Trumping Trump

Last Week:  Interest rates surged and global equities extended gains last week, as strong global manufacturing data suggested that economic momentum continues to improve. Yields on the 10-year US Treasury and 1-month LIBOR rose markedly – to 2.49% from 2.32%, and to .8344% from .7848% respectively – as markets priced in a March 15 Fed interest rate hike. Oil and Gold fell, while the US Dollar rose. Overall market volatility remained subdued, with the Chicago Board Options Exchange Volatility Index at or near 11.50.

Hawkish jawboning throughout the week from the troika of Fed Chair Janet Yellen, Vice Chair Stanley Fischer and New York Fed president William Dudley helped drive market expectations for a 0.25% March 15 hike from just 50% at the start of the week to a near certainty by week’s end. The comments dominated markets throughout the week, trumping Trump tweets and commentary on new scandals.

For economic data, a sizable uptick in the closely watched US ISM manufacturing purchasing managers’ index – a gauge of inflation –  and a jump to a 15-year high in the US Conference Board’s consumer confidence measure were two standout data points last week, keeping the reflation, aka “Trump” trade firmly on track. Elsewhere, China’s inflation gauges showed strength as well, though the Eurozone’s and United Kingdom’s were less robust.

This Week: With markets falling all over themselves to say a March 15, 0.25% hike is a done deal, Tier-1 data releases between now and then have diminished somewhat in importance.

This Friday’s Non-farm payrolls report for February – a data set that historically has had the greatest sway over interest rates –  serves as the only major obstacle to a March 15 hike. Recent indicators point to a strong print in all aspects of the report; the number of new jobs created, wages, the unemployment rate and the number of individuals who joined/left the labor force.  We expect 190K of new jobs were created in February, after January’s above-trend 227K, and the unemployment rate to fall to 4.7%.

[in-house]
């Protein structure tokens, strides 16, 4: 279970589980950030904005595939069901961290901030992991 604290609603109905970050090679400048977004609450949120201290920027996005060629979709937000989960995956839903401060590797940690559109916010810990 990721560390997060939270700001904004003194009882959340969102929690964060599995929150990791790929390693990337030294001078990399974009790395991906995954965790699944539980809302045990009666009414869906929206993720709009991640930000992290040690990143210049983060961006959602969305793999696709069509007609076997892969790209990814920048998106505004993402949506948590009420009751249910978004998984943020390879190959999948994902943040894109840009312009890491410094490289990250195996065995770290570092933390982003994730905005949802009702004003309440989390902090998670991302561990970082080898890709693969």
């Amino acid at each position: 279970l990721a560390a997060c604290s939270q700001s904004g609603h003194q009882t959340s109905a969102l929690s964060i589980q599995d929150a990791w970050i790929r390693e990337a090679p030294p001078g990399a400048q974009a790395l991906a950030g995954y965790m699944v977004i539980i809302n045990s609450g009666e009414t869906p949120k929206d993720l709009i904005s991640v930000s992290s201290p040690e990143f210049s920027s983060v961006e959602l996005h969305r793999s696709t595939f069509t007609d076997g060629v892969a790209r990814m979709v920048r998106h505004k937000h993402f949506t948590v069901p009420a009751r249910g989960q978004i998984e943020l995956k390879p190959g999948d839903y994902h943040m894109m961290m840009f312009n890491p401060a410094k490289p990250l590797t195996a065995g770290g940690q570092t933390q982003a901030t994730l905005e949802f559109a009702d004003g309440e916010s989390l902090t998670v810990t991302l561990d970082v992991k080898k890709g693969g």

While a continued humming in America’s jobs creation engine is nice, it’s really all about wages. We’re expecting the number of new jobs to be eclipsed by signs of increasing wage pressures after several minimum-wage increases took effect in several states at the start of the year, offsetting declines in wages elsewhere in the economy. If the jobs report is a surprising bust – with new jobs coming in below Yellen’s 125K trend – the Fed’s tightening trend likely wouldn’t be altered, just delayed, as there’s too much upward momentum in most Tier-1 economic gauges to change course.

Other data on tap this week is US factory orders, the trade balance and import prices. All will take a back seat to the jobs report, especially so given last week’s dramatic change in the market confidence in a near term rate hike.

Take-Away: Counter to our recent calls to the contrary, the Fed did all it could last week to prepare the markets for a March hike. Barring a global cataclysm, it now looks very likely to happen. Fed officials seem suddenly eager to tighten, especially while the global macro-economic environment – BREXIT negotiations, elections in France and Germany, and concerns over China – have quieted and allow the Fed to focus domestically.

Should the March 15 hike happen, it will likely be the last we see until the summer or even later, given tremendous uncertainty on the essence, size and timing of fiscal stimulus, specifically Trump’s tax and infrastructure spending plans. The administration has yet to offer specifics and any proposals will take months to legislate.

Current Interest Rates:


Swap & Cap Pricing:


LIBOR Futures (where markets expect LIBOR to trade be in the future):


10-year Treasury: